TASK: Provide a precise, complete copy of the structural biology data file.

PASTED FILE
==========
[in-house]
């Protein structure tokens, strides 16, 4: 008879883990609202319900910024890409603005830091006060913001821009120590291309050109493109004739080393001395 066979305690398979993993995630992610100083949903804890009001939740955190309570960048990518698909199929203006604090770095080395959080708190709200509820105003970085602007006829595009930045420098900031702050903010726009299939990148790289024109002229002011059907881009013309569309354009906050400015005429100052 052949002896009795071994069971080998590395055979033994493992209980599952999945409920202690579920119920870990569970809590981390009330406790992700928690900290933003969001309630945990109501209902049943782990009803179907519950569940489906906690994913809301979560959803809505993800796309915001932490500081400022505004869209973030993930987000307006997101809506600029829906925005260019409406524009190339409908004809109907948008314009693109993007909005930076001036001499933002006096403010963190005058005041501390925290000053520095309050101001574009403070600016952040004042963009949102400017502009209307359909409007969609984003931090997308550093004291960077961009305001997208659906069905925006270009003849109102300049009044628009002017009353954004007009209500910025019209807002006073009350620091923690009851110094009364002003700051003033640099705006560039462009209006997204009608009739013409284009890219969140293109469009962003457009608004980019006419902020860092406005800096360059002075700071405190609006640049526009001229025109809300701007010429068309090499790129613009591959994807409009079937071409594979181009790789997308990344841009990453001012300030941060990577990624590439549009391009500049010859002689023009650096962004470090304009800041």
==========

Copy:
[in-house]
């Protein structure tokens, strides 16, 4: 008879883990609202319900910024890409603005830091006060913001821009120590291309050109493109004739080393001395 066979305690398979993993995630992610100083949903804890009001939740955190309570960048990518698909199929203006604090770095080395959080708190709200509820105003970085602007006829595009930045420098900031702050903010726009299939990148790289024109002229002011059907881009013309569309354009906050400015005429100052 052949002896009795071994069971080998590395055979033994493992209980599952999945409920202690579920119920870990569970809590981390009330406790992700928690900290933003969001309630945990109501209902049943782990009803179907519950569940489906906690994913809301979560959803809505993800796309915001932490500081400022505004869209973030993930987000307006997101809506600029829906925005260019409406524009190339409908004809109907948008314009693109993007909005930076001036001499933002006096403010963190005058005041501390925290000053520095309050101001574009403070600016952040004042963009949102400017502009209307359909409007969609984003931090997308550093004291960077961009305001997208659906069905925006270009003849109102300049009044628009002017009353954004007009209500910025019209807002006073009350620091923690009851110094009364002003700051003033640099705006560039462009209006997204009608009739013409284009890219969140293109469009962003457009608004980019006419902020860092406005800096360059002075700071405190609006640049526009001229025109809300701007010429068309090499790129613009591959994807409009079937071409594979181009790789997308990344841009990453001012300030941060990577990624590439549009391009500049010859002689023009650096962004470090304009800041």